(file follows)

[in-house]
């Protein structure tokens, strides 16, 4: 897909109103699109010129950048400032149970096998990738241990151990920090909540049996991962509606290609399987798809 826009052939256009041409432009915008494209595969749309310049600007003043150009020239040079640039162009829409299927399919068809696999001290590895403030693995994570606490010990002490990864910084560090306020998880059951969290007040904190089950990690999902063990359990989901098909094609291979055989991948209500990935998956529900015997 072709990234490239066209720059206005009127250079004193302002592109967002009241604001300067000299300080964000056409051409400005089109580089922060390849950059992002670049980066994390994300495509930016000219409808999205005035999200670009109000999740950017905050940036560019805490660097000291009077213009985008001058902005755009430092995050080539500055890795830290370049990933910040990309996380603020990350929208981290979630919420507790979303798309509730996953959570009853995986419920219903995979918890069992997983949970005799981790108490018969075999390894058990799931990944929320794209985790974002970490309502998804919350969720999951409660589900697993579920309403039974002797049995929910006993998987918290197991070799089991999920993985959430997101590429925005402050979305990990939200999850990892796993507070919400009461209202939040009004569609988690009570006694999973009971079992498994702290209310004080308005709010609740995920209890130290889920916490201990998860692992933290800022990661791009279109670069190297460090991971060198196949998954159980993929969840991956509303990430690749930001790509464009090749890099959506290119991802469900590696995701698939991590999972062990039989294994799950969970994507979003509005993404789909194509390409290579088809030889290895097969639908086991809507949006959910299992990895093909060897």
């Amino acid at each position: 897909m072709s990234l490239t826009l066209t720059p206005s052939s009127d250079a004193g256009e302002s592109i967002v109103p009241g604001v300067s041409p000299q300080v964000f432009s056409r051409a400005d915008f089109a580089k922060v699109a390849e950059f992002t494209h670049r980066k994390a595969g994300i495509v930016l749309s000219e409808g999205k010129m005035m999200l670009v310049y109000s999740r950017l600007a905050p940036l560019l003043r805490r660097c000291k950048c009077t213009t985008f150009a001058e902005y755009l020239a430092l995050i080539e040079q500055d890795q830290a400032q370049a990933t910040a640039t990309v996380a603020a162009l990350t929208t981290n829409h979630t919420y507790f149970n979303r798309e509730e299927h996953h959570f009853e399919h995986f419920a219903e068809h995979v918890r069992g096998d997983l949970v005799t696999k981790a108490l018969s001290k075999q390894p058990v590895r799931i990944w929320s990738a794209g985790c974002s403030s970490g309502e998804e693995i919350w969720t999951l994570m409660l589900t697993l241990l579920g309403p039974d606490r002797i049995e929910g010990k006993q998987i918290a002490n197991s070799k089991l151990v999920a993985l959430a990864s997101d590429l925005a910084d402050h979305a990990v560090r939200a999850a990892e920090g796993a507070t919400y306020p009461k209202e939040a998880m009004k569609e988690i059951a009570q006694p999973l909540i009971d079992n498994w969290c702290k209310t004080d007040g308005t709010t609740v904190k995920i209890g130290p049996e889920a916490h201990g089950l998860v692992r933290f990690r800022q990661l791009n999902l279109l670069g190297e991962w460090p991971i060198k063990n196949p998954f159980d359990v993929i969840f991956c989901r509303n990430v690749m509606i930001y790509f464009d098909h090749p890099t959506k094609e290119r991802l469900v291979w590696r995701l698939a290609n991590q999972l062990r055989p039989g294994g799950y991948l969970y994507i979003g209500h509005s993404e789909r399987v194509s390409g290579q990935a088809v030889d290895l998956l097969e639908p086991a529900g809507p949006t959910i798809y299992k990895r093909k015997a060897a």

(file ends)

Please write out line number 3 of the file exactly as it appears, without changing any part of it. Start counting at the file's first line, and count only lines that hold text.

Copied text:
């Amino acid at each position: 897909m072709s990234l490239t826009l066209t720059p206005s052939s009127d250079a004193g256009e302002s592109i967002v109103p009241g604001v300067s041409p000299q300080v964000f432009s056409r051409a400005d915008f089109a580089k922060v699109a390849e950059f992002t494209h670049r980066k994390a595969g994300i495509v930016l749309s000219e409808g999205k010129m005035m999200l670009v310049y109000s999740r950017l600007a905050p940036l560019l003043r805490r660097c000291k950048c009077t213009t985008f150009a001058e902005y755009l020239a430092l995050i080539e040079q500055d890795q830290a400032q370049a990933t910040a640039t990309v996380a603020a162009l990350t929208t981290n829409h979630t919420y507790f149970n979303r798309e509730e299927h996953h959570f009853e399919h995986f419920a219903e068809h995979v918890r069992g096998d997983l949970v005799t696999k981790a108490l018969s001290k075999q390894p058990v590895r799931i990944w929320s990738a794209g985790c974002s403030s970490g309502e998804e693995i919350w969720t999951l994570m409660l589900t697993l241990l579920g309403p039974d606490r002797i049995e929910g010990k006993q998987i918290a002490n197991s070799k089991l151990v999920a993985l959430a990864s997101d590429l925005a910084d402050h979305a990990v560090r939200a999850a990892e920090g796993a507070t919400y306020p009461k209202e939040a998880m009004k569609e988690i059951a009570q006694p999973l909540i009971d079992n498994w969290c702290k209310t004080d007040g308005t709010t609740v904190k995920i209890g130290p049996e889920a916490h201990g089950l998860v692992r933290f990690r800022q990661l791009n999902l279109l670069g190297e991962w460090p991971i060198k063990n196949p998954f159980d359990v993929i969840f991956c989901r509303n990430v690749m509606i930001y790509f464009d098909h090749p890099t959506k094609e290119r991802l469900v291979w590696r995701l698939a290609n991590q999972l062990r055989p039989g294994g799950y991948l969970y994507i979003g209500h509005s993404e789909r399987v194509s390409g290579q990935a088809v030889d290895l998956l097969e639908p086991a529900g809507p949006t959910i798809y299992k990895r093909k015997a060897a």